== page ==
China‚Äôs biggest, least populated city of Sansha born in disputed waters
China has raised the administrative status of Xisha, Zhongsha and Nansha islands from county to prefectural level in disputed waters, the latest escalation in tensions over the resource-rich South China Sea, according to an official statement released on Thursday following a Vietnamese law asserting sovereignty over the islands.
The statement from the Ministry of Civil Affairs said the State Council has approved to set up the prefectural-level city of Sansha to administer the three island groups and their surrounding waters. It said the government seat will be stationed on Yongxing Island, part of the Xisha Islands.
The county-level administration office for the islands, also established on Yongxing in 1959, has been abolished, the statement said.
The new-born city is China’s biggest by size and least populated, with 13 square kilometers of islands area and over 200 square kilometers of waters where around 3,500 people live permanently and 25,000 are a floating population, according to the Legal Evening News.
A spokesperson for the Ministry of Civil Affairs told the official Xinhua News Agency on Thursday that setting up Sansha city will help to improve China's "administrative management on Xisha, Zhongsha and Nansha islands and their future development".
"It is also conducive to protecting the oceanic environment of the South China Sea," the spokesperson was quoted as saying.
China first discovered and named the reefs, islets and surrounding waters of Xisha, Zhongsha and Nansha islands, and has sovereignty over the area, the spokesperson said.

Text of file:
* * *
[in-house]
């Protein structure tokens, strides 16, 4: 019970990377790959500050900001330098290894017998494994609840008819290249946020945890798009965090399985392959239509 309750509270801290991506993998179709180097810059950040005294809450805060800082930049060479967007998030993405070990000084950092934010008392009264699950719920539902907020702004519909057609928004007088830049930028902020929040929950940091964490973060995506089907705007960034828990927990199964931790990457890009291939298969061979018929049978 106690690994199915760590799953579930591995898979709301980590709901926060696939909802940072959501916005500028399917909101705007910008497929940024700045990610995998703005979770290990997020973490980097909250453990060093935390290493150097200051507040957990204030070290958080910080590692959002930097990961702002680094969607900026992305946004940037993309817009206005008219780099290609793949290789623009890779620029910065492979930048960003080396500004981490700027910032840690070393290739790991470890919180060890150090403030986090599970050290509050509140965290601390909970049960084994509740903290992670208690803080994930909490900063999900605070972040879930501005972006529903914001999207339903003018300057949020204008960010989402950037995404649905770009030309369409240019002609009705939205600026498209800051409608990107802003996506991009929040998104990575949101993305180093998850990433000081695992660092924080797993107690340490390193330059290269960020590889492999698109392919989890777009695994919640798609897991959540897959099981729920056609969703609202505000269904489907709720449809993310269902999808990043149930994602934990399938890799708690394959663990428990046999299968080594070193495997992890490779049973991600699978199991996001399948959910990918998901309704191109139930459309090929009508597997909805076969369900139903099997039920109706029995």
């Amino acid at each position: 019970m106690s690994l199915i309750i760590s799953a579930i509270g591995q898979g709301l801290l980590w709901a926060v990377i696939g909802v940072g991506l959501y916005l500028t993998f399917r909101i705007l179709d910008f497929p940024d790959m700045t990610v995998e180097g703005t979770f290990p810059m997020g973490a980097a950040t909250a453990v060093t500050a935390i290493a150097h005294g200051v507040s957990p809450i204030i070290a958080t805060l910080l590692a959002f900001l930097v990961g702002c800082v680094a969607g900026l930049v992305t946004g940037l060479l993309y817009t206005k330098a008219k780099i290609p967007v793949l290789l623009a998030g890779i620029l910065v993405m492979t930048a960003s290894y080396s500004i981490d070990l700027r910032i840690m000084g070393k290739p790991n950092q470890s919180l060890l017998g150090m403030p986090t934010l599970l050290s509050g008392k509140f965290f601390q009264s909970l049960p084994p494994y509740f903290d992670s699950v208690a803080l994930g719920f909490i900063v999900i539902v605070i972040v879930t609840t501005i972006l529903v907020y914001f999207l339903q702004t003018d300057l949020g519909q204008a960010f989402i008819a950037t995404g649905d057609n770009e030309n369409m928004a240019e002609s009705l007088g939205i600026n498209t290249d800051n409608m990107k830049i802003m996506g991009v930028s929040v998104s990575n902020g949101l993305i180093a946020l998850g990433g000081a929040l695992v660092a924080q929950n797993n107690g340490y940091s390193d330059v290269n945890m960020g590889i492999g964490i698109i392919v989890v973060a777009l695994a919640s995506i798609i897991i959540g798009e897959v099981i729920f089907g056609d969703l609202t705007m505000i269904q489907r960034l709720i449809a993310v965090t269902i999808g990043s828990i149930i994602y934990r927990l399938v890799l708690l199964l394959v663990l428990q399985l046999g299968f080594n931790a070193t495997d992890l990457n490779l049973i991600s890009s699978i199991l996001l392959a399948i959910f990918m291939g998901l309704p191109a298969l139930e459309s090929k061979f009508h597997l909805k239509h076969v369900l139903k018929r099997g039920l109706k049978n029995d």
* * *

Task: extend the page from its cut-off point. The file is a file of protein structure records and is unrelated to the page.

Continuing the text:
China has conflicting claims with the Philippines, Vietnam, Brunei, Malaysia and Taiwan across the South China Sea, key shipping lanes thought to contain rich energy reserves. Vietnam and the Philippines have been the most vocal opponents of China's claims.
Xu Liping, an expert on Southeast Asia issues at Chinese Academy of Social Sciences, said the move shows China’s latest measure to assert sovereignty over the area, and is also a response to the Philippines and Vietnam’s asserting sovereignty over the islands.
Vietnam's new Maritime Law declaring sovereignty and jurisdiction over the Paracel and Spratly Islands drew such a huge outcry that Chinese Vice Foreign Minister Zhang Zhijun summoned Vietnamese Ambassador Nguyen Van Tho and told him that the law was a "serious violation" and called for an "immediate correction", Reuters reported.